What marketing directors need to know when managing corporate social media

Sep 29, 2014

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Managing corporate social mediaA marketing director needs a good set of talking points to properly inspire and manage their social media crew. Let’s look at some opportunities to improve your company’s social activity and share a few thoughts on what to be aware of when managing social media at a corporate level.

Add character and personality to your company

The office atmosphere you physically endure might be dry, boring, and uninspired but you need to resist allowing that motif to creep into the way you’re managing corporate social media accounts.

Social media is where our personal lives spill out digitally for all to see. The same can hold true at the corporate level. Show pictures of your employees living their real life at a company event or other fun setting or in the middle of a unique brainstorm session which, of course, helps your clients. Take a candid picture of company prototypes (when allowed) and give your audience “an insider secret”. Brag a little, if you get a nice warming letter from an overly satisfied customer, and share some of it. The options are endless but the point persists, breathe life into your social channels.

It’s worth pointing out that you should understand who your viewers are and ensure whomever is doing your writing also understands them. Allowing a college intern to manage a private equity firm’s social channels without supervision and without industry connections, knowledge, or understanding might have unpleasant returns.

 

Don’t be afraid of the negative, learn how to use it

It’s social media, the negative interaction is inevitable, but the fear of it can paralyze even the largest of companies from truly exploring social media as the corporate marketing powerhouse that it can be.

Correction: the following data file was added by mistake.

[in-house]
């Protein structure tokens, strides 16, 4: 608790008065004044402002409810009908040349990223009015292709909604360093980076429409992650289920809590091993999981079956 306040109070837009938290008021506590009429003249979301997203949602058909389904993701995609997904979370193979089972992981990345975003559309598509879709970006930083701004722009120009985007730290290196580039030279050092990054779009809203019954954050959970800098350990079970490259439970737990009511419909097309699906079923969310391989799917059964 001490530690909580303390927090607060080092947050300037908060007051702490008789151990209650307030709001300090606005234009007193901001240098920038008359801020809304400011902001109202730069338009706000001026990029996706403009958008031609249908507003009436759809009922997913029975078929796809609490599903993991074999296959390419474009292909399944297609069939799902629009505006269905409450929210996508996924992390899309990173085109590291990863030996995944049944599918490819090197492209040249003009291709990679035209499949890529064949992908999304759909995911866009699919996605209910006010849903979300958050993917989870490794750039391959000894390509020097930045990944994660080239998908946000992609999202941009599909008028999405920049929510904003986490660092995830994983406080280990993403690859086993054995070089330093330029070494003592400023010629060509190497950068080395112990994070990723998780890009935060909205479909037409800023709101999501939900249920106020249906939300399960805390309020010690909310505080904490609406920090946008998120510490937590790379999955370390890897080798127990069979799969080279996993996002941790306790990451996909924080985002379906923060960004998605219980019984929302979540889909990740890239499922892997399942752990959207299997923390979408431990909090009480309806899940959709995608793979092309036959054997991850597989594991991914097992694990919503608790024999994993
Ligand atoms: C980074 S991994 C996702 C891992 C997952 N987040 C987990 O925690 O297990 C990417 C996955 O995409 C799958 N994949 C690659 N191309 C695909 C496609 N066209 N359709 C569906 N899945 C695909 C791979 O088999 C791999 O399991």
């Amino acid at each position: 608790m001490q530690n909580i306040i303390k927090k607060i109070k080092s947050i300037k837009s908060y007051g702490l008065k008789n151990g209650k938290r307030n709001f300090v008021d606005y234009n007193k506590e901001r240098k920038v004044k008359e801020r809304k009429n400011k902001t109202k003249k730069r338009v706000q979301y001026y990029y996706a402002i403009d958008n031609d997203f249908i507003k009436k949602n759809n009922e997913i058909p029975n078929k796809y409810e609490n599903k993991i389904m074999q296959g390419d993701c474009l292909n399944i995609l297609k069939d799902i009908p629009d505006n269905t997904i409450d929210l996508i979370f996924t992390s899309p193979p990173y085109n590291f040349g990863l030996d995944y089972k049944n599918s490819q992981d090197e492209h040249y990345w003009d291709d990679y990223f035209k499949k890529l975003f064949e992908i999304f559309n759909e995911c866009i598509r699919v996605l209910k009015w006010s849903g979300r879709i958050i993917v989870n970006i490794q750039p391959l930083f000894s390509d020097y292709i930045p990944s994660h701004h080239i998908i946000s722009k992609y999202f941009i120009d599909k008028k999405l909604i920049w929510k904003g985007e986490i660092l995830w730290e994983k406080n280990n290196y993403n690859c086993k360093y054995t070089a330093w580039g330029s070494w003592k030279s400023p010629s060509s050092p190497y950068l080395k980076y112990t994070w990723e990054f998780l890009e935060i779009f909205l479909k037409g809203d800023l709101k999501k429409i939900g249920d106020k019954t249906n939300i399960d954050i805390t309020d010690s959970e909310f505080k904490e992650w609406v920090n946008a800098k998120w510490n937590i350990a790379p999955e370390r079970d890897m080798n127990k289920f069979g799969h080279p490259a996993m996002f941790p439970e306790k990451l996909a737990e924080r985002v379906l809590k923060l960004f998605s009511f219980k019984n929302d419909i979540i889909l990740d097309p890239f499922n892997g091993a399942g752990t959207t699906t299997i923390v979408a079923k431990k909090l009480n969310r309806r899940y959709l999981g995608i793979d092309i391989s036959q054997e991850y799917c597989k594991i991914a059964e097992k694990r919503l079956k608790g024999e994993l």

First step is to get over it, understand that close to everyone who uses social media is aware that every business out there probably has some unhappy customers and from time to time, they will comment. It’s going to be your reaction to said negative that determines if it hurts.

Here’s how to roll with the punches:

  • Respond! – Quickly and with care. Others are watching and listening to how your company listens.
  • If you can handle it quickly, do so in front of your audience, if this issue is complex – offer to continue the conversation in a format more suitable such as phone, chat, or email.
  • Do not delete comments, this destroys customers confidence and only infuriates the complainers.
  • Don’t get defensive, it looks petty and childish. Rather be calm and professional while being swift and accurate.

 

Understand your audience

Different social media sites have different audiences and demographics. Properly managing corporate social media will require you to understand this. Instagram might not be the best location for your retirement home dialogue and LinkedIn might not work so well for your polka competition. Know which channels to be on, but also who you’re talking to – and who your company’s audience is? Adjust your dialogue, questions, comments, reposts, retweets, news, etc. for them and for their interests. Assess who’s finding/writing/resourcing your post content. Do they understand your audience? Or do they post what they feel is interesting and relevant?